Ever since I named myself the unofficial Oilers blogger on Hockeybuzz, I have been considering potential topics to discuss. Obviously much of the conversation will revolve around trades and player moves that could potentially improve the team. Also worthy of discussion are the players and prospects, and what should be happening with them in the organization as the season continues. But somewhere in the middle of the serious discussions we have to take a break, and have some fun by focusing on what it means to bleed copper and blue.
I got to thinking the other day about making a Top 10 list. The Top 10 Greatest Oilers. After I came up with the list, I realized that it wasn't just talent and scoring ability that makes a player one of the greatest. It is also their attitude, the impression they leave with the team, the community, and with the fans. Who are the players that you immediately think of when you hear the Edmonton Oilers name, or see their logo. Keeping these factors in mind, I offer you the first of many Top 10 lists I will present on the Pipeline.
The Top 10 Greatest Oilers of All-Time
10. Kevin Lowe - He clearly belongs on this list. First NHL draft pick, and first player to score an NHL goal for the team. Won a bunch of cups as an Oiler, and played a solid two-way defensive game. Wayne Gretzky claimed that Kevin was the smartest player on the team, and the person the players would get to talk to the coach or the media so they all seemed smart. Kevin became a coach of the Oilers, a GM, and now he is King or the Big Cheese; I forget what his official title is. All I know is, he's done it all for the Oilers, and some day, he'll be in the Hockey Hall of Fame because of it.
9. Rod Phillips - Okay, I know he is the "voice" of the Oilers, and not a player. But seriously, he IS part of this team. He is without question the best play-by-play man in all of hockey, if not all of sport. He often becomes frantic during broadcasts, which in itself is hilarious. But his frantic moments don't even compare entertainment-wise to when he gets disgusted with the play of his own team. He is tremendously emotional and passionate, and his love for the team is as big as any die-hard fan.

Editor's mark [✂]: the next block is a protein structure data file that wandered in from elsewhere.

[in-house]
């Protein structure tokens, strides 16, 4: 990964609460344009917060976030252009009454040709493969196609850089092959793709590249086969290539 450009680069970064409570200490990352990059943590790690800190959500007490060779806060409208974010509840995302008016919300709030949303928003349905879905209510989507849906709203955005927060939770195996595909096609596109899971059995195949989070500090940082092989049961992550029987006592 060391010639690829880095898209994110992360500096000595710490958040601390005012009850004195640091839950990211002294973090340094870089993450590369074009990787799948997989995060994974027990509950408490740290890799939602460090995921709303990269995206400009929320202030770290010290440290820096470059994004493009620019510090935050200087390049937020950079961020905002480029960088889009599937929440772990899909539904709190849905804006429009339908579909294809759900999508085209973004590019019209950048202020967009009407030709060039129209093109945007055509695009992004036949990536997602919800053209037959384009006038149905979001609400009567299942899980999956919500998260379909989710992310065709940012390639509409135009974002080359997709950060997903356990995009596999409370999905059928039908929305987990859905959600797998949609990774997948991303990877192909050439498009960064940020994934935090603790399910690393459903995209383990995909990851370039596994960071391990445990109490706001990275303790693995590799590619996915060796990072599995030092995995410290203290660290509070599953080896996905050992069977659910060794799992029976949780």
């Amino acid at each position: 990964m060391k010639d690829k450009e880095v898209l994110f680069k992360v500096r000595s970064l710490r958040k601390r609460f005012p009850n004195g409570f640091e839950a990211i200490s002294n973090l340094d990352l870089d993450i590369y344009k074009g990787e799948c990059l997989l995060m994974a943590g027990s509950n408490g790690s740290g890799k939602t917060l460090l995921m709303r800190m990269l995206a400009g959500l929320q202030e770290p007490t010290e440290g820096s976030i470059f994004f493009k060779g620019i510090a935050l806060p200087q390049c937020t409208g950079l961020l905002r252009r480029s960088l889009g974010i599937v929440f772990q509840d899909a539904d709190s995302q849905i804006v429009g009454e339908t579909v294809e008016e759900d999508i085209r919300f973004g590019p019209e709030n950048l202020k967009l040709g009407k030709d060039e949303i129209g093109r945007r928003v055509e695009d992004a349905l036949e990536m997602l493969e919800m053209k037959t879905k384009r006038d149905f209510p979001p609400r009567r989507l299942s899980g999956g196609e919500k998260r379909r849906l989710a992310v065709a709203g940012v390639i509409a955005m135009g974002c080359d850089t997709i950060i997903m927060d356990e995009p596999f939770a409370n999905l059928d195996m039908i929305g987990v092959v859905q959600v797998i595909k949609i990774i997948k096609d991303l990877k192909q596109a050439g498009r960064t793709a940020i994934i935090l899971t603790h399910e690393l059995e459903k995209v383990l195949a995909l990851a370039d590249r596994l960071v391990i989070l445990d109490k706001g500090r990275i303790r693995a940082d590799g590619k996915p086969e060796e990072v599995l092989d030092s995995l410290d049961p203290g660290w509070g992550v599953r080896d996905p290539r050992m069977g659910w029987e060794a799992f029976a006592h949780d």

8. Jason Smith - No guts, no glory. Jason was never a great skater, scored maybe two goals a year, and wasn't great at moving the puck out of his own zone. So what made him great? Want someone to get hit? Jason will do it. Who just blocked that 100 mile-per-hour slapshot? Jason Smith. Someone hit our little guy? Jason will beat him up. Rumor is, Jason was playing in the 2006 Stanley Cup Finals with two dislocated shoulders. Two! This guy has the most insane pain threshold ever. Every team needs a Jason Smith on it.
7. Jari Kurri - If hockey was a buddy cop movie, he was Chris Tucker to Wayne Gretzky's Jackie Chan. Kurri didn't play like a big forward, but he actually was over 6' and 200 pounds. He had that magic ability all great goal scorers do - He knew how to find the seam near the face-off dots in the offensive zone. He'd sit there waiting for Gretzky to feather the pass, and then whammo! Another goal. Even after Gretz was traded, Jari still had 100 point seasons, and proved he could survive on his own.
6. Doug Weight - Poor Dougie was victim of being on the Oilers team at the wrong time. Put Doug on the Oilers in the 80's, and he would have had 100+ point seasons every year. Doug is another player who would play hurt, and would try to carry the team on his back into the playoffs. During a very dark chapter of Oilers history, Doug was a bright spot.